hi i havebeen trying to trace johseph richardson my husbands father he lived near the market i think every one knew him as joe i dont know if there are any thing on the stall holders in the 30s or there children and granchildren i knw he had 2 brothers that had a greengrocers in the broadway bexleyheath ther names wherejack and john also a bubbles he left his wife in eltham also had another family in london hope someone can help regards joyce

  37. Kathleen neale permalink
    August 26, 2014

    Replying to Steve Dearman. My dad used to work at A May until he retired in his 70′s during the 1970′s. Also my brothers John and Terry used to work in the market as well. There surname was Dobinson. He came home every day and always had a story to tell about this person or that person. He used to mention about someone called Snakey ?. He never drove but we lived in Dagenham and he used to get the early morning bus at 3 30am with all the women. Office cleaners that worked in the City. Forgot to mention my dad’s name was Jim Dobinson. I think his nickname was Dobbo. He used to have me and my mum laughing our heads off at the goings on there. Also we never went without fruit and veg ! Certainly all the characters he spoke about we won’t see the like of again.

  38. Cliff permalink
    September 24, 2014

    In reply to Melvyn Hyams, I remember you, your father and your grandfather very well, I also worked next to the ‘Blue Cafe’ (Florrie,Hilda,Joe & Albert) for nearly 30 years at Williams. We both had the same strawberry sender from Hampshire and there was quite a bit of competition from both of us !! Great memories eh, always something going on to keep us amused,great shame the market moved and lost its atmosphere. You probably recognise Lennie Williams in picture no. 3.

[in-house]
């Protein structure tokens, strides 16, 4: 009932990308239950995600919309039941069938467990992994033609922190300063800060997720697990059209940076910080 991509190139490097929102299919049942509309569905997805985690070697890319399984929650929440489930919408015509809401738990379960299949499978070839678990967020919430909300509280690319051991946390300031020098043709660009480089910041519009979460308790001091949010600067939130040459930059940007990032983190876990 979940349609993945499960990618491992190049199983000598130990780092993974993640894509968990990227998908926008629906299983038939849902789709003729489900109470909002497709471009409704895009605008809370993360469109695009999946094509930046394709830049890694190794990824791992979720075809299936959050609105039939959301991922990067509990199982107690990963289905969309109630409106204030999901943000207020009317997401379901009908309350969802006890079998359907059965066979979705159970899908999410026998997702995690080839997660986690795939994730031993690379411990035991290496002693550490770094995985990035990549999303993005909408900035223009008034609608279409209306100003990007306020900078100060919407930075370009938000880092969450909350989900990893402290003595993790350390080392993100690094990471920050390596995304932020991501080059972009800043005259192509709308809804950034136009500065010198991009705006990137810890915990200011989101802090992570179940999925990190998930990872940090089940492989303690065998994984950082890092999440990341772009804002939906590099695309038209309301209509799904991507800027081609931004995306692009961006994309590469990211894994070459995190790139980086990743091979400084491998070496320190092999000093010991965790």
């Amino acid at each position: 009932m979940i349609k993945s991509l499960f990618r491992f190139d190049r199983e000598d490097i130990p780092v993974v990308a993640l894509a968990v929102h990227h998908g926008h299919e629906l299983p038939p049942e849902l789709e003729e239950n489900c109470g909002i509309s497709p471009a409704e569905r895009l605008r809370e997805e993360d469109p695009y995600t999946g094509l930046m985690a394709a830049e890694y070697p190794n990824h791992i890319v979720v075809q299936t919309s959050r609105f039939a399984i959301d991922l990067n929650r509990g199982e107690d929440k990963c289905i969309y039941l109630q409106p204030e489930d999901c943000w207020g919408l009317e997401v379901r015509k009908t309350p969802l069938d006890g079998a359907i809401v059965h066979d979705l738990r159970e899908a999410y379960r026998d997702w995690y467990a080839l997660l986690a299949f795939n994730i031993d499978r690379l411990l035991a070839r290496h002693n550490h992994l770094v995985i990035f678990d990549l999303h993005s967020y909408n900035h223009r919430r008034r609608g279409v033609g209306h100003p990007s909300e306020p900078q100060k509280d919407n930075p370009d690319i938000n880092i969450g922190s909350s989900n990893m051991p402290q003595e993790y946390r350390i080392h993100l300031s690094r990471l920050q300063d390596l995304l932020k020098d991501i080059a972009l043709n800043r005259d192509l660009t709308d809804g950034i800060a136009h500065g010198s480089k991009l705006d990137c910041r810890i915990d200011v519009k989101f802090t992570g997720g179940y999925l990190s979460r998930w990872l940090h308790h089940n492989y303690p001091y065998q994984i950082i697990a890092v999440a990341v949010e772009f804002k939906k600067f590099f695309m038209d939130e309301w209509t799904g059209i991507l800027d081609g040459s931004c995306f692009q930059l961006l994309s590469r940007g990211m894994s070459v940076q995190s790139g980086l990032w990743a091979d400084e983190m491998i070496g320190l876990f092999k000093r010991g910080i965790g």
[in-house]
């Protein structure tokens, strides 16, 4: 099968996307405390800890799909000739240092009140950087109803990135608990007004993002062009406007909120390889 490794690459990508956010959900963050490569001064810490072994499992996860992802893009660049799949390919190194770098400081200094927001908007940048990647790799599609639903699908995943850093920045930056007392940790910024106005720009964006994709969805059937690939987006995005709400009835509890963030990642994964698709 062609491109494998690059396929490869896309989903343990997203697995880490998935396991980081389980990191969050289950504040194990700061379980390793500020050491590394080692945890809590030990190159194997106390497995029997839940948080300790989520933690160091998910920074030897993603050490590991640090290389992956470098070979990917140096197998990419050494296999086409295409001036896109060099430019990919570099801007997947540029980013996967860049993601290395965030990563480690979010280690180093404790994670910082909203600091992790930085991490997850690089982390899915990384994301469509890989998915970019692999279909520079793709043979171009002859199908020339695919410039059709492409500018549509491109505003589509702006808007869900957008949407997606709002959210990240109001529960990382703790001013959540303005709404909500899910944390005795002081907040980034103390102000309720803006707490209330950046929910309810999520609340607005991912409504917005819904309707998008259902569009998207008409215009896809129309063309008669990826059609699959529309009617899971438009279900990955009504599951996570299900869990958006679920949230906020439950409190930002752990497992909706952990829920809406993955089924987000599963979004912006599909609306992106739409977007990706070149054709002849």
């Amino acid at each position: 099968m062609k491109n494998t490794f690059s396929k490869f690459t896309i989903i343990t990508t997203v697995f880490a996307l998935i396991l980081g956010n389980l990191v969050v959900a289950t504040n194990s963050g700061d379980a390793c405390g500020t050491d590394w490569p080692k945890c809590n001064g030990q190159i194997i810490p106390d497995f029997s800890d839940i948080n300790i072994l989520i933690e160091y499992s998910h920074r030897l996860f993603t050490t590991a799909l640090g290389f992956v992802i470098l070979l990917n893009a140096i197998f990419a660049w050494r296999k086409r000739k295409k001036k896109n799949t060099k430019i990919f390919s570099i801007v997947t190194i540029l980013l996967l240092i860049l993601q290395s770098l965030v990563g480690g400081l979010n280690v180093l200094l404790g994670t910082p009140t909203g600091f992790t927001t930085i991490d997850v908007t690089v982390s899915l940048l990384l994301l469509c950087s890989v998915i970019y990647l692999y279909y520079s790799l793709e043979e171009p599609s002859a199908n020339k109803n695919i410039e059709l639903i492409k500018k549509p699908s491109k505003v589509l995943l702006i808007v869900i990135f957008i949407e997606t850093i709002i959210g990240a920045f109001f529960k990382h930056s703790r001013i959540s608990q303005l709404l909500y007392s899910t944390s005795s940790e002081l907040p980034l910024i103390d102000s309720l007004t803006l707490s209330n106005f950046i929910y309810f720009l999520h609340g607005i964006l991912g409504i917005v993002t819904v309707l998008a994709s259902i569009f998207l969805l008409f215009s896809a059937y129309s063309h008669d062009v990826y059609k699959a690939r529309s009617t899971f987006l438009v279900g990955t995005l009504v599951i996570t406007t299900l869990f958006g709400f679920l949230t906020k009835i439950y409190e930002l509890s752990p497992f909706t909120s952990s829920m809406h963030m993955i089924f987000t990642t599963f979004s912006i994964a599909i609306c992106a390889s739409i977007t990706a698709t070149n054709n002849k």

39. September 25, 2014

    did you know joe richardson still trying to find relativeshe died in the 30s joyce

  40. September 25, 2014

    anyone know thejoseph richardson family 1930

  41. September 25, 2014

    isent there anypapers of people who had stalls late 20s into 1930

  42. Melvyn Scott permalink
    September 29, 2014

    In reply to Cliff. Of course I remember you, hope you are well. They were good times weren’t they, the life was great and I still look back with affection. Do you remember Robert in the Blue Cafe, he was always trying to teach me Italian !!!

    Did that bit that I wrote about Vic Chandler mean anything to you?

    Do you remember the Smiths from Southend? Siah (hope the spelling is correct!) Bobby and Billy always in their smart suits, and Sam Corduroy who always parked his lorry outside the Blue Cafe.

    So many memories going through my head, but can’t get them to come out !!!